At his death, prince Khalifa, a brother of Bahrain's previous monarch and uncle of its current king, Hamad bin Isa AI Khalifa, was the world's longest serving prime minister.

He was known by friends and foes alike as a traditionalist who had run the day-to-day affairs of Bahrain's government since the country gained independence from Britain in 1971.

During those years, Bahrain experienced steady economic development and forged a close alliance with the United States. The U.S. Navy's Fifth Fleet is based in Bahrain, an island nation of 1.5 million people in the Persian off the coast of Saudi Arabia next to Qatar.

Prince Khalifa stood uo  for his long tenure at the head of Bahrain's government. When he was asked about it in 2012, he told reporters for the German magazine Der Speigel, ''So what?''

''Democratic systems are very different,'' he said. ''Why can't we also be different?''

In the same interview, he criticized the Arab Spring uprisings, including one in Bahrain that erupted in 2011. ''This is not an Arab Spring,'' he said. ''Spring is connected with flowers, happy people and love -not death chaos and destruction.''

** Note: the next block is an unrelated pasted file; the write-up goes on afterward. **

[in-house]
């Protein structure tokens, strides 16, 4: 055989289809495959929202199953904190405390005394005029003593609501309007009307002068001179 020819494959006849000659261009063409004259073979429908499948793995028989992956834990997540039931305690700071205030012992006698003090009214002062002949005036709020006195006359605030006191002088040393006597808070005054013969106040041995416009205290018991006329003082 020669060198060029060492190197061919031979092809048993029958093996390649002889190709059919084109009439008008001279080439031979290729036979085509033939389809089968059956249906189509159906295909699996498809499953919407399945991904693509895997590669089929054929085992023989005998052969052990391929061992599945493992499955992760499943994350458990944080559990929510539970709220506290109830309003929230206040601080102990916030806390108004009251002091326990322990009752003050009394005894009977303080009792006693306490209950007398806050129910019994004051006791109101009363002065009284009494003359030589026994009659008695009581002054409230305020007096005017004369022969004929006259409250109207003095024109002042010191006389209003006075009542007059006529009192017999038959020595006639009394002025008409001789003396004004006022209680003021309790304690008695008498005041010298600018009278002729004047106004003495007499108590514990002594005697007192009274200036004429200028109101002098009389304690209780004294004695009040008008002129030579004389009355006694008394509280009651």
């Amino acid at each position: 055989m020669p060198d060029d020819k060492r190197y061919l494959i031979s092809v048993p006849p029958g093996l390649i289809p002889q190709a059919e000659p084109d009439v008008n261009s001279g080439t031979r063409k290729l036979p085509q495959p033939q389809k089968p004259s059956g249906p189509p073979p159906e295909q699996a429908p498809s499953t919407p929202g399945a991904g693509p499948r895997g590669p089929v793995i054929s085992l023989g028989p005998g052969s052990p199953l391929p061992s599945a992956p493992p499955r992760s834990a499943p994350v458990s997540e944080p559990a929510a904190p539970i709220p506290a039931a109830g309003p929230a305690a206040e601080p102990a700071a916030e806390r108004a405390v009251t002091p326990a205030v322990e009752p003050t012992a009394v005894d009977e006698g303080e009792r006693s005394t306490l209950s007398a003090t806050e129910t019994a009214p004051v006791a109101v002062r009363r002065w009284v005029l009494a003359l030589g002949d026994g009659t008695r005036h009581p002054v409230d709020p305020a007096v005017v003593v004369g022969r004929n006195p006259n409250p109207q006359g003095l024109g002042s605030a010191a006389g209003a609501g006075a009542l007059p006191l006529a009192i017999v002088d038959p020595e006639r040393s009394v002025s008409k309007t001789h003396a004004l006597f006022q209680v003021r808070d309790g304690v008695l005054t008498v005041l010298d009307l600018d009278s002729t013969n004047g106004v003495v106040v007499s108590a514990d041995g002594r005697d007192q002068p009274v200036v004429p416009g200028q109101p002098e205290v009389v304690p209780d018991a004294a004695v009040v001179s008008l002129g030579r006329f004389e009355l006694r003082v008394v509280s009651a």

As Bahrain's economy developed, Prince Khalifa was was dogged by corruption allegations.

''I believe that Sheikh Khalifa is not wholly a negative influence,'' an American diplomat wrote in 2004 in a cable released by Wiki Leaks. ''While certainly corrupt, he has built much of modern Bahrain.''

The diplomat called Prince Khalifa ''a traditional Arab'' and predicted that his conservatism would make him ''a drag on the pace of reform.''

Last month, Bahrain agreed to open diplomatic relations with Israel, making it the fourth Arab state to do so.

The World Students Society thanks author Ben Hubbard.


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